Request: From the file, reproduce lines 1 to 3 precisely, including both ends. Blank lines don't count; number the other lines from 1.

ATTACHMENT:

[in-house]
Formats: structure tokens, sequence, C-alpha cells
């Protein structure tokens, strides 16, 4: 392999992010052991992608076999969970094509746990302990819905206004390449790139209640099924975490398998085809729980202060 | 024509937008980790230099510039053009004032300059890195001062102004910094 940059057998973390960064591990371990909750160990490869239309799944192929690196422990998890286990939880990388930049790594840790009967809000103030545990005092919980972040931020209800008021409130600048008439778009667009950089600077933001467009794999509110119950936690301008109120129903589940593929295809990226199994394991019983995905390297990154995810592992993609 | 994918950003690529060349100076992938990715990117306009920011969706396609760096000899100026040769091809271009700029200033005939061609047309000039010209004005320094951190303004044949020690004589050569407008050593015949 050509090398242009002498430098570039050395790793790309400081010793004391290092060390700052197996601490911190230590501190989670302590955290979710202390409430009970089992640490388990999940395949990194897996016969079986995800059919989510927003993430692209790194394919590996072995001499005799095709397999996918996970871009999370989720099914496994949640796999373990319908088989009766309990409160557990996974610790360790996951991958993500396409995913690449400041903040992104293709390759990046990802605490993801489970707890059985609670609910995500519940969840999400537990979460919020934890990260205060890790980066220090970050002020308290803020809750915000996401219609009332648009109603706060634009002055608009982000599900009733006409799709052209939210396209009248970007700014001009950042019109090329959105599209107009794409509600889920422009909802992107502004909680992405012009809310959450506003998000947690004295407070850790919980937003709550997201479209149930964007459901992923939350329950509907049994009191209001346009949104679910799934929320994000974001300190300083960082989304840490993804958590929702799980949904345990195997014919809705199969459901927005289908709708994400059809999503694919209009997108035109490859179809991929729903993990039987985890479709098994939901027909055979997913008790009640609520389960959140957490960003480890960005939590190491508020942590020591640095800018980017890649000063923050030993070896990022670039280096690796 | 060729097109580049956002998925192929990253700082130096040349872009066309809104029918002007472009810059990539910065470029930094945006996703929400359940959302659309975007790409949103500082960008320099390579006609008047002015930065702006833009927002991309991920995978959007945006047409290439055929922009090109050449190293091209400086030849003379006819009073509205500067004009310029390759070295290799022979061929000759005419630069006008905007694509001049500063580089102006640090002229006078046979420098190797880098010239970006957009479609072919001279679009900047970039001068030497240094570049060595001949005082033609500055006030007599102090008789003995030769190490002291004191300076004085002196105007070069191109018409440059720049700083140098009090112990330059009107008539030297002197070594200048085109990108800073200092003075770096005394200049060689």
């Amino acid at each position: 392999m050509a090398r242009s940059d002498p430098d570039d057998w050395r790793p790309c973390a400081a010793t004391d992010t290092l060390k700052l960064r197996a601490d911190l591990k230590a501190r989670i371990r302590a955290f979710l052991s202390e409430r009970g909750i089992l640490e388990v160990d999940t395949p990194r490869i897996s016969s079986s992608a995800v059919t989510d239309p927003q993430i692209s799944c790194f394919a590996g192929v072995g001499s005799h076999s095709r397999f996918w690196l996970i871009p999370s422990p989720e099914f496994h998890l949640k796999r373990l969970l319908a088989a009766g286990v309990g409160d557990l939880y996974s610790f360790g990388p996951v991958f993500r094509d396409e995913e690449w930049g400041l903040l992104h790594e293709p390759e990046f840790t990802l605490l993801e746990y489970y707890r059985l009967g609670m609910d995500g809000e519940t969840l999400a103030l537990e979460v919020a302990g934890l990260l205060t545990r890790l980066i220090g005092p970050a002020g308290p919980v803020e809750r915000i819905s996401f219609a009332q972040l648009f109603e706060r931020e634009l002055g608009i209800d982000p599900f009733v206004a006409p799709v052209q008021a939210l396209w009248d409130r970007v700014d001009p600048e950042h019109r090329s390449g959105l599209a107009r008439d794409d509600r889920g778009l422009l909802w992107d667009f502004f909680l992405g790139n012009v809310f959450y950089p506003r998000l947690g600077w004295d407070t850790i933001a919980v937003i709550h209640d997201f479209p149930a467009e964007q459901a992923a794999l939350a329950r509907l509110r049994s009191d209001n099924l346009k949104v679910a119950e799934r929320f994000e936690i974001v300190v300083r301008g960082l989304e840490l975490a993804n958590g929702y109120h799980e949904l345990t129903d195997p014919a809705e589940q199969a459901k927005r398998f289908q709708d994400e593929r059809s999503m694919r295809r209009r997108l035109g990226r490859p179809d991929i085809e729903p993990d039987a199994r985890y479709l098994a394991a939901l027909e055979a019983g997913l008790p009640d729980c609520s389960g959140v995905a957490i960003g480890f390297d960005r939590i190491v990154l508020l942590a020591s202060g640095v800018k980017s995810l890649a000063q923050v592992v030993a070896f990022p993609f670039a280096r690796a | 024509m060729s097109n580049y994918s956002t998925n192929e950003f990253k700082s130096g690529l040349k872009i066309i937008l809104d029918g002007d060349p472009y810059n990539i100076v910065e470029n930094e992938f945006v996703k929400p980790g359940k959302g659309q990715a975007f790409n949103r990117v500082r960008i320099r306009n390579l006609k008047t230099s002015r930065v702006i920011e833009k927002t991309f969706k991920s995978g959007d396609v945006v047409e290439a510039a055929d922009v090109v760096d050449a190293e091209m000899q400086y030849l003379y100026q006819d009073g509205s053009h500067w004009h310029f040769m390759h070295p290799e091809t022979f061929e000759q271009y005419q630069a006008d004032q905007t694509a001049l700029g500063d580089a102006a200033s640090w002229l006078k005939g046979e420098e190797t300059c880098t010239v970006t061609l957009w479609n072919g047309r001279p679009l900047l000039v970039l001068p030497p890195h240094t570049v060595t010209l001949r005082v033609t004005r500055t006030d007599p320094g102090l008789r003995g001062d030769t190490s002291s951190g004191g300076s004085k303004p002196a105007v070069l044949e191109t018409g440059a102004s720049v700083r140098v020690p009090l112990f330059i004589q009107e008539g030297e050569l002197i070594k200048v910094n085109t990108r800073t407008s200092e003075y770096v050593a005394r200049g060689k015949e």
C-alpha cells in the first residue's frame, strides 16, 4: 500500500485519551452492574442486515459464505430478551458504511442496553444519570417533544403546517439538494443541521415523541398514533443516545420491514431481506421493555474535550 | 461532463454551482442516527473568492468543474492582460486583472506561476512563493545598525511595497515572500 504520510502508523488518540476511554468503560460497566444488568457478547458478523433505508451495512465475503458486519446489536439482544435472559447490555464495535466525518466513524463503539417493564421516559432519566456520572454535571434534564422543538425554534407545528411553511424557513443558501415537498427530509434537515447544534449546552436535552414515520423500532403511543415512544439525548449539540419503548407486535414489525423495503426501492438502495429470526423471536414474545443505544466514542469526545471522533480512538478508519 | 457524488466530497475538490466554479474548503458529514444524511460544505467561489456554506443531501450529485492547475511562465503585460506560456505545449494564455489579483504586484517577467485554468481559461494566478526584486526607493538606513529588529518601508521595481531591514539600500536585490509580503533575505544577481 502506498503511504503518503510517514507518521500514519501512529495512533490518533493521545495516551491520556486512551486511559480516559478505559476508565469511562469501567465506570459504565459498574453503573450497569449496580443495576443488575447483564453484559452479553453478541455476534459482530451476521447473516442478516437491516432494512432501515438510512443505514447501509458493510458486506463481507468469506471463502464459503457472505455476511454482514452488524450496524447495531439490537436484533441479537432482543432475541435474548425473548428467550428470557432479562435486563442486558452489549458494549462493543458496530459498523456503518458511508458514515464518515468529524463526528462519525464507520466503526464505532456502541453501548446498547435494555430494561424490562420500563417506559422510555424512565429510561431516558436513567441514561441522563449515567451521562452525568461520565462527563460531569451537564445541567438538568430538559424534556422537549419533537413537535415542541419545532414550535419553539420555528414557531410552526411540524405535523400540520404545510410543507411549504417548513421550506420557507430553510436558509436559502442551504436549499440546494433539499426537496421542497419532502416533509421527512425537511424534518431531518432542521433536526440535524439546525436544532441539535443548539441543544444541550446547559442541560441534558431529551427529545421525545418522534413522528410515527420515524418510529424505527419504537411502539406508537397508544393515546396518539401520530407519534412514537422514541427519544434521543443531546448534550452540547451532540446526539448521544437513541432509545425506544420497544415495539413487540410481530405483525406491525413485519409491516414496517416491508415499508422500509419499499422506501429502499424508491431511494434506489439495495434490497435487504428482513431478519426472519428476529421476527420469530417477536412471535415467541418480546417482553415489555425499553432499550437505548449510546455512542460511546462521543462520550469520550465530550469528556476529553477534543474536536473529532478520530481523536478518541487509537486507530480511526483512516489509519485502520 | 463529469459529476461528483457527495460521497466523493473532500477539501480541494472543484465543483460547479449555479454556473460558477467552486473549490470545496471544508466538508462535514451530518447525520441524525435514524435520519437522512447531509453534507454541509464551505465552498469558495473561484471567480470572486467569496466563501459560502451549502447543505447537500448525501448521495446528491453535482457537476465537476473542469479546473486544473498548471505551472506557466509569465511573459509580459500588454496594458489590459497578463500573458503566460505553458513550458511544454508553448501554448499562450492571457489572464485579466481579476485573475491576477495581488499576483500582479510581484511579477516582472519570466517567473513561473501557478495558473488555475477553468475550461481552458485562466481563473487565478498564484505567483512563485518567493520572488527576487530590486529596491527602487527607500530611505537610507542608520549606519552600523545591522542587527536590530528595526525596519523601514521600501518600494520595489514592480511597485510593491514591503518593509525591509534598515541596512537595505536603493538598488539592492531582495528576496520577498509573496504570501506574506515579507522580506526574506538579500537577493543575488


[in-house]
Formats: structure tokens, sequence, C-alpha cells
């Protein structure tokens, strides 16, 4: 392999992010052991992608076999969970094509746990302990819905206004390449790139209640099924975490398998085809729980202060 | 024509937008980790230099510039053009004032300059890195001062102004910094 940059057998973390960064591990371990909750160990490869239309799944192929690196422990998890286990939880990388930049790594840790009967809000103030545990005092919980972040931020209800008021409130600048008439778009667009950089600077933001467009794999509110119950936690301008109120129903589940593929295809990226199994394991019983995905390297990154995810592992993609 | 994918950003690529060349100076992938990715990117306009920011969706396609760096000899100026040769091809271009700029200033005939061609047309000039010209004005320094951190303004044949020690004589050569407008050593015949 050509090398242009002498430098570039050395790793790309400081010793004391290092060390700052197996601490911190230590501190989670302590955290979710202390409430009970089992640490388990999940395949990194897996016969079986995800059919989510927003993430692209790194394919590996072995001499005799095709397999996918996970871009999370989720099914496994949640796999373990319908088989009766309990409160557990996974610790360790996951991958993500396409995913690449400041903040992104293709390759990046990802605490993801489970707890059985609670609910995500519940969840999400537990979460919020934890990260205060890790980066220090970050002020308290803020809750915000996401219609009332648009109603706060634009002055608009982000599900009733006409799709052209939210396209009248970007700014001009950042019109090329959105599209107009794409509600889920422009909802992107502004909680992405012009809310959450506003998000947690004295407070850790919980937003709550997201479209149930964007459901992923939350329950509907049994009191209001346009949104679910799934929320994000974001300190300083960082989304840490993804958590929702799980949904345990195997014919809705199969459901927005289908709708994400059809999503694919209009997108035109490859179809991929729903993990039987985890479709098994939901027909055979997913008790009640609520389960959140957490960003480890960005939590190491508020942590020591640095800018980017890649000063923050030993070896990022670039280096690796 | 060729097109580049956002998925192929990253700082130096040349872009066309809104029918002007472009810059990539910065470029930094945006996703929400359940959302659309975007790409949103500082960008320099390579006609008047002015930065702006833009927002991309991920995978959007945006047409290439055929922009090109050449190293091209400086030849003379006819009073509205500067004009310029390759070295290799022979061929000759005419630069006008905007694509001049500063580089102006640090002229006078046979420098190797880098010239970006957009479609072919001279679009900047970039001068030497240094570049060595001949005082033609500055006030007599102090008789003995030769190490002291004191300076004085002196105007070069191109018409440059720049700083140098009090112990330059009107008539030297002197070594200048085109990108800073200092003075770096005394200049060689």